Metadata is “data about data.” It provides additional context about data, such as the name, data type, relationship to other data, definition of the data individual element, data mappings, and data transformation rules. Like an iceberg, there is quite a bit of understanding for what is seemingly only a data asset.
For true operational value, metadata must be part of a modern workflow, where solutions for cloud, APIs, and other federated data products need context and lineage from metadata. In addition, as part of a new wave of data catalog management, modern metadata must enable collaboration for all data users. Metadata itself continues its growth with datasets that are searchable and ready to be analyzed.
For the data scientist, taking a look from three perspectives provides a foundation to understand the value of metadata, shown below in three areas.
Data practitioners – from data scientists to business users – must assess what they need from metadata as they are a critical part in managing the data product. In effect, they get telemetry from logical data workflow so they can optimize performance of the architecture and make changes as new assets arrive. This approach promotes the deep use of enterprise data catalogs to support evolving DataOps environments as well.
Great data scientists are always asking questions to start and since business needs can be met with the right architecture and technology implementation, the 5 W’s of metadata management are a good place to start. Shown below are the key questions.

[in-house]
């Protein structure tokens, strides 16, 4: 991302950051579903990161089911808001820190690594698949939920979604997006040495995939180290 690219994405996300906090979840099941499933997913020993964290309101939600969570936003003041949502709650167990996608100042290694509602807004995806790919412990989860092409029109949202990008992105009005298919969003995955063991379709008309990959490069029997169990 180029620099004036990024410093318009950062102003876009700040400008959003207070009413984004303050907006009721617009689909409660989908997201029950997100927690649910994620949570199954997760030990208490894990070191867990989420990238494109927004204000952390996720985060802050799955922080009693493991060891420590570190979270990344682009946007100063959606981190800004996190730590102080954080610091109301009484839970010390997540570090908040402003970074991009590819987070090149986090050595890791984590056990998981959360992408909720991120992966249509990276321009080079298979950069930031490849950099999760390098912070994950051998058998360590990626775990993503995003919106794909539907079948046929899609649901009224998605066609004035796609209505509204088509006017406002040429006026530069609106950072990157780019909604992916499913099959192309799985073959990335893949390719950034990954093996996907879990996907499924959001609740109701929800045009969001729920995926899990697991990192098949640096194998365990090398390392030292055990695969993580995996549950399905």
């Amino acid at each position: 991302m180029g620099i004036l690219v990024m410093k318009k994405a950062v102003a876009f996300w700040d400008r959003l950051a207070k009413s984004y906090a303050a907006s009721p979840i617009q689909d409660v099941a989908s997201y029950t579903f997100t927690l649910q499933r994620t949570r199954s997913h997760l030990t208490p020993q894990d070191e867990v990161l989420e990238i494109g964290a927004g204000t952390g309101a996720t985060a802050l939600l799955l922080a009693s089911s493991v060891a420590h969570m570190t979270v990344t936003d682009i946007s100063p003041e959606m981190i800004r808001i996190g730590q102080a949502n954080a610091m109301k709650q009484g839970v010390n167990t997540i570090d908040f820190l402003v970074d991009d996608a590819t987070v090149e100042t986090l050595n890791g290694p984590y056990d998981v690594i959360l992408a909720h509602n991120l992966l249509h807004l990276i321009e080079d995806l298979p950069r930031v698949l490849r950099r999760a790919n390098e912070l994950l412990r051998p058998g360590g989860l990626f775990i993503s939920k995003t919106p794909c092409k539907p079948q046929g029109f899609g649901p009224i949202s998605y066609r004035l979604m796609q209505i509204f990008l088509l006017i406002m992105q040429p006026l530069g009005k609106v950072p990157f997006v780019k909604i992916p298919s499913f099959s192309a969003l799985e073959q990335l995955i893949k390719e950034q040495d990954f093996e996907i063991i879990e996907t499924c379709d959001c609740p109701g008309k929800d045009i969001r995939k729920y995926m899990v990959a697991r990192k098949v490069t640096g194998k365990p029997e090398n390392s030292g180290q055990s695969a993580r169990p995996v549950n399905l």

Moving down each column for each W (with a bonus How), data scientists can ensure they have metadata management covered, as well as collaborating across teams.
Does the naming of data assets and taxonomy matter? Decidedly yes. Decision-making can be dramatically impacted through better metadata management; and technology can augment the curation of metadata quickly and effectively to speed the process.
First, as organizations grow into more cloud data repositories, they simplify the ingest and storage to move beyond analyzing structured data assets (customer data, invoices, inventory, finance).
Today, the ability to extend and augment with unstructured data assets (e.g. emails, customer feedback, weblogs, call center info) is a major requirement for complete understanding of the data landscape. This super set of data feeds analytics and machine learning like never before.
As a result, decision-making is no longer limited to descriptive analytics but more as predictive and prescriptive, meaning more data needs to be ingested. This enables the models to generate outcomes that are quicker, meaningful, and accurate. It also means data practitioners need to be more precise with their data discovery, a precursor to building reliable reports and models for trustworthy outcomes.
Enter metadata management. The older “structured” taxonomy created and managed through traditional means is no longer enough. Modern management demands an intelligent means of metadata curation and the adoption into the right technology makes it possible. Three principal areas are impacted during this process.